Introduction: Rheumatoid arthritis (RA) is a known chronic inflammatory disease. It has been reported that this inflammation can affect the endothelium of blood vessels and induce a dysfunction. We wanted to examine patients with rheumatoid arthritis and whether they have an impaired flow-mediated dilation (FMD), as a measure of endothelial dysfunction.
Methods: In this study 27 patients with rheumatoid arthritis were selected from a larger study. We measured FMD response and compared them with a group of 33 healthy controls. We also studied the time from ended occlusion to maximum dilation (time to peak).
Results: There was a significant difference in FMD between the group of RA patients compared with healthy controls (p = 0.008). RA patients display a FMD of 6.3 ± 4.2% while our healthy controls had an FMD of 10.5 ± 6.7%.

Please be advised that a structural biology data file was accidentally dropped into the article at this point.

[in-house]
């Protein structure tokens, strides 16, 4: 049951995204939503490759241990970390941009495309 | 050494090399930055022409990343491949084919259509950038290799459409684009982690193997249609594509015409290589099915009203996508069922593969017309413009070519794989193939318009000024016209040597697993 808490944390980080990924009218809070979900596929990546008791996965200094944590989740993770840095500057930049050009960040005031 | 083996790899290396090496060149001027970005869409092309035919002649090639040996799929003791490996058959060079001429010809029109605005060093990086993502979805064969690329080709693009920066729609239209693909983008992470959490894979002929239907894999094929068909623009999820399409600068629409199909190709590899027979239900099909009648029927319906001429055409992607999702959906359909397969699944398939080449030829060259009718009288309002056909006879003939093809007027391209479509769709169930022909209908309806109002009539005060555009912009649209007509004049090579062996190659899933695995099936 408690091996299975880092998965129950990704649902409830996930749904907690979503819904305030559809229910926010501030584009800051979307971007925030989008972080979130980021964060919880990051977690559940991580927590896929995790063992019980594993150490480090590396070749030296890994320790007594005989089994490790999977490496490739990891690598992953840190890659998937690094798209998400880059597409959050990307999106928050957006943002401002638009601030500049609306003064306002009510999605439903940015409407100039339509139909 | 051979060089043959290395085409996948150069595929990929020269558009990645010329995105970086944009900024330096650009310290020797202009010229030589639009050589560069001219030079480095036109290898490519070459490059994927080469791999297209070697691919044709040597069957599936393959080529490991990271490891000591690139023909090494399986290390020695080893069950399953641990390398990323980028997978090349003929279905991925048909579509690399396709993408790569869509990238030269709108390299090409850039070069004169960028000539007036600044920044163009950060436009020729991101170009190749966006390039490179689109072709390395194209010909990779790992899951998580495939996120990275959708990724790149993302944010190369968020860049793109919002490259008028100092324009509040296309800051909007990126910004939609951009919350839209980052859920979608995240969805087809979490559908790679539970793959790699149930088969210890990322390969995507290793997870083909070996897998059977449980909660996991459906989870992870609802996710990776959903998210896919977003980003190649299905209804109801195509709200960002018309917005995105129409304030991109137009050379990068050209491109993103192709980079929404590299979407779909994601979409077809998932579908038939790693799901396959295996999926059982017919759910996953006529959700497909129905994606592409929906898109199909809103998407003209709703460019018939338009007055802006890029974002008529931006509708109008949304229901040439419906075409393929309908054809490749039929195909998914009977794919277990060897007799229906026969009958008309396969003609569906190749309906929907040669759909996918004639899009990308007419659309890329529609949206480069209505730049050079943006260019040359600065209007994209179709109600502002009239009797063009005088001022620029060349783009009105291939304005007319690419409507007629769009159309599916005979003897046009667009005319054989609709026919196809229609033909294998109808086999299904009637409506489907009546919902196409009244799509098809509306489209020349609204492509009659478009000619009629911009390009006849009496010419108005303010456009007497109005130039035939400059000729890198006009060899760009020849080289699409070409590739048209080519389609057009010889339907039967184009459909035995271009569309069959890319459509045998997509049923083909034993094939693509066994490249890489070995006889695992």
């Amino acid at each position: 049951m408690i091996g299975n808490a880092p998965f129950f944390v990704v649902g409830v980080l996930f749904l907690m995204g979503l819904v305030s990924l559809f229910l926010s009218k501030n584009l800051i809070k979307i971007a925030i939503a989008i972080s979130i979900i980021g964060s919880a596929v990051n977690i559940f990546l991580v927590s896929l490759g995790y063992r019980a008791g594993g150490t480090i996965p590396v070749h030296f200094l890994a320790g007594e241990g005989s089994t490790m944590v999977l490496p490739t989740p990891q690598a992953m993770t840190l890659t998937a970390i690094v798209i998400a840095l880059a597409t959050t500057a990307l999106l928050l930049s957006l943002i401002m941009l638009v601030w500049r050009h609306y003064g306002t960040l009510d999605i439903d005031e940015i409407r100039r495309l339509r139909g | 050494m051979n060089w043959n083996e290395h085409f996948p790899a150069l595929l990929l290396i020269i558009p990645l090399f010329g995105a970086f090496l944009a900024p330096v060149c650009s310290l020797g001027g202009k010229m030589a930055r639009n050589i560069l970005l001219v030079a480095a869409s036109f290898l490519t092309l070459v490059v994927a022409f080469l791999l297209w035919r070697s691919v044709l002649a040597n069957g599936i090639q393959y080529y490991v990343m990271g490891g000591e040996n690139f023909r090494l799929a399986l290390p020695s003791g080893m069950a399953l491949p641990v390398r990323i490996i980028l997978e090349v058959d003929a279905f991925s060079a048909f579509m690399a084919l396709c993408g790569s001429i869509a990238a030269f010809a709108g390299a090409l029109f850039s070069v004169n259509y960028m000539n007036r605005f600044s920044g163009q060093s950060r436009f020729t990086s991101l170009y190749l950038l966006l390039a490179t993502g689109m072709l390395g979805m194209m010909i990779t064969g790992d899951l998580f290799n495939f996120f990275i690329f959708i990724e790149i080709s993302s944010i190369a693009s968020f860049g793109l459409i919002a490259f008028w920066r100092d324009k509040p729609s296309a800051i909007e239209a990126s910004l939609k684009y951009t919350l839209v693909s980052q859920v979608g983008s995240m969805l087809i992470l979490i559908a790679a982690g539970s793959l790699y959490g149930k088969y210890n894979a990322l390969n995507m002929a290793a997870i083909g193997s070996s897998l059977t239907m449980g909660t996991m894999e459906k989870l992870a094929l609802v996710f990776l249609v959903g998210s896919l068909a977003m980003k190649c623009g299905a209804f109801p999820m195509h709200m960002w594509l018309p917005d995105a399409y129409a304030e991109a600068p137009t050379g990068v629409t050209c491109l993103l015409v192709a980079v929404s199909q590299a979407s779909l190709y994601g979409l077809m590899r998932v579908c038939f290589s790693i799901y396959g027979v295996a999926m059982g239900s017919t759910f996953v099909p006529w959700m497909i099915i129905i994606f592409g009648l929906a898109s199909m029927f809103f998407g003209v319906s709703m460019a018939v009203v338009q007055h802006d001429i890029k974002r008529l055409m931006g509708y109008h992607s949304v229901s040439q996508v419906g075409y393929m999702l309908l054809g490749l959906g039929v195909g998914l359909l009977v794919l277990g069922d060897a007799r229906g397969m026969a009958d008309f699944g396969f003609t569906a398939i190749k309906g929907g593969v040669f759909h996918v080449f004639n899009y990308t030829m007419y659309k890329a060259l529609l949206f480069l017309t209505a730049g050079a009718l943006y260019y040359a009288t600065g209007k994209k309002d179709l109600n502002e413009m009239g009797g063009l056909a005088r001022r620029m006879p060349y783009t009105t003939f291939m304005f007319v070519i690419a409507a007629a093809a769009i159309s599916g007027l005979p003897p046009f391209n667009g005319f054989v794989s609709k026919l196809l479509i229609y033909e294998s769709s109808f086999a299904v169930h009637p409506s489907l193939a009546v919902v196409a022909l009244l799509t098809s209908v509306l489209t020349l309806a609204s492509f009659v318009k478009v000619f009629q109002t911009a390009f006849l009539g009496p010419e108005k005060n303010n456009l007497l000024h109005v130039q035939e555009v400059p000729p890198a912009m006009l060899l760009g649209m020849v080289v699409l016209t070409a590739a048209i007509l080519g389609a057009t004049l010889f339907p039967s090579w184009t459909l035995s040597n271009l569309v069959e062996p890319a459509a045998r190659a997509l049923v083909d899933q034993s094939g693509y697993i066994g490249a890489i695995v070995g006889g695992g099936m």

There was no significant difference between groups in the "time to peak". RA group reached the maximum dilation after 68 ± 28 seconds, and the controls had the highest diameter of 61 ± 22 seconds.
Discussion: We found a significantly lower FMD response in the group of RA patients than healthy controls. This may indicate that patients with rheumatoid arthritis have an inflammatory response, resulting in a endothelial dysfunction, measured by an impaired FMD response.